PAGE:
Many people – including some supposedly intelligent ones – do not believe it is possible to slander or libel a journalist. That’s because, to these people, journalists are somehow subhuman and not entitled to the same rights or legal protections as anyone else.
A lot of this animosity stems from the fact that the journalists who are libelled are often fearless tellers of the truth, or those who pen criticisms of hypocrisy.
So, we welcome the move by two senior scribes – journalism professor Anton Harber and SABC economics editor Thandeka Gqubule – to file court papers against the Economic Freedom Fighters (EFF).
The party of Julius Malema accused the two of being part of the apartheid-era “dirty tricks” operation known as Stratcom (Strategic Communications). Effectively, the EFF said Harber and Gqubule were agents for the National Party’s security apparatus and the pair are demanding that the EFF retract their accusations, apologise and pay R500 000 in damages.
We also welcome the news that the two have approached the police and defence departments with a request in terms of the Promotion of Access to Information Act to reveal any information they have on them being linked to Stratcom, or whether they spied for the erstwhile security forces.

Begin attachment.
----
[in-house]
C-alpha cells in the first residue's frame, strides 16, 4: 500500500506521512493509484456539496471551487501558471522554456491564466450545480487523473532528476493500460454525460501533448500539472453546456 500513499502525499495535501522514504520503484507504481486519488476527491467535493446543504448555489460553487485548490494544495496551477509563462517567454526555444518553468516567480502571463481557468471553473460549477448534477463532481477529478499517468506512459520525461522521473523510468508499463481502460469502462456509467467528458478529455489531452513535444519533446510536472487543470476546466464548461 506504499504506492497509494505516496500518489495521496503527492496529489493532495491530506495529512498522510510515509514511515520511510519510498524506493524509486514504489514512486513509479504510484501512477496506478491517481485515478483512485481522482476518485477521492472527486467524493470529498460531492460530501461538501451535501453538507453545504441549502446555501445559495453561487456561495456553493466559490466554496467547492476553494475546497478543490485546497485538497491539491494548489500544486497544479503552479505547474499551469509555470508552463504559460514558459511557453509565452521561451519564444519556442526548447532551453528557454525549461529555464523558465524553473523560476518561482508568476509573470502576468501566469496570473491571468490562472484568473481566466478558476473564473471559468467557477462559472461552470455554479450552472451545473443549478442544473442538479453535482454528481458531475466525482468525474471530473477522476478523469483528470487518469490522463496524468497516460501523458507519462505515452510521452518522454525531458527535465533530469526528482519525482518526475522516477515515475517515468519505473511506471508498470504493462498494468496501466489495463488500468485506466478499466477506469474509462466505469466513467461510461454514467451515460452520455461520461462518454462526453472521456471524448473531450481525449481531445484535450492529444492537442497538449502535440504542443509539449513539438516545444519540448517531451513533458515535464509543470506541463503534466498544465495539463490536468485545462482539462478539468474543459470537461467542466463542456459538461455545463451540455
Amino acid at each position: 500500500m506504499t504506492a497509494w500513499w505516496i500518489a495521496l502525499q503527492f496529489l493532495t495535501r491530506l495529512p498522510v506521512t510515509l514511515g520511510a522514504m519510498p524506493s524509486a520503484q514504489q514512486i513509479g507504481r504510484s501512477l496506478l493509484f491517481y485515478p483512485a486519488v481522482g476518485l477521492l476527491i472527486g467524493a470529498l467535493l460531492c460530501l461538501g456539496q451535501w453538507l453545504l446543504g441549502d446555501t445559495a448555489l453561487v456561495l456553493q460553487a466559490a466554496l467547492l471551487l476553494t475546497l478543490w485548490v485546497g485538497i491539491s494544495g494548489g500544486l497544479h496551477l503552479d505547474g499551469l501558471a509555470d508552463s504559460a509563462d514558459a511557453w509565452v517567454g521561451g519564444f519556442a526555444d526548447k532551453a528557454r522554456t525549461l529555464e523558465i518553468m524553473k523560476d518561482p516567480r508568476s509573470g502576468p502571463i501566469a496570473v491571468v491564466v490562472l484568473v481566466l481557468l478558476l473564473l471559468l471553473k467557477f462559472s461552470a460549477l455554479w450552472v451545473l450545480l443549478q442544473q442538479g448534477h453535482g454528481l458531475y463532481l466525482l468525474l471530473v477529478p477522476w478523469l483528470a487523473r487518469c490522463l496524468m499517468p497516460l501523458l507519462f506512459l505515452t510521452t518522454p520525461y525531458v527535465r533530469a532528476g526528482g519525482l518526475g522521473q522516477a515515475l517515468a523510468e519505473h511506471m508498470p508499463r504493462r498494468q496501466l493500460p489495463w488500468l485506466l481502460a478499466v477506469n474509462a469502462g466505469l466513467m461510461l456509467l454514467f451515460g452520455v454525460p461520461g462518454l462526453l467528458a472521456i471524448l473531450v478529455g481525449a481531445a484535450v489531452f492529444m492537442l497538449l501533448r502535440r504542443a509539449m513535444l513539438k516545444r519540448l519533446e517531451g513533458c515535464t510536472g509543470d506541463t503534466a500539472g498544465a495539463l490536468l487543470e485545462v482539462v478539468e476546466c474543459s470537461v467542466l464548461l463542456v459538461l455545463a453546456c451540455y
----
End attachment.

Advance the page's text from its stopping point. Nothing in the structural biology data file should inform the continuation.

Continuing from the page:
We believe that the EFF’s statements were a deliberate attempt to smear and silence professional journalists, and intimidate others.
But by making spurious allegations such as these, the EFF, wittingly or unwittingly, plays into the hands of those who do not want the real truth revealed about the apartheid era.
While Malema and company want to chase phantoms, the ugly realities of the past – including the most recent allegations of sexual abuse by National Party leaders of boys on Bird Island near Port Elizabeth – still remain.
Political sideshows should not divert us from seeking the truth.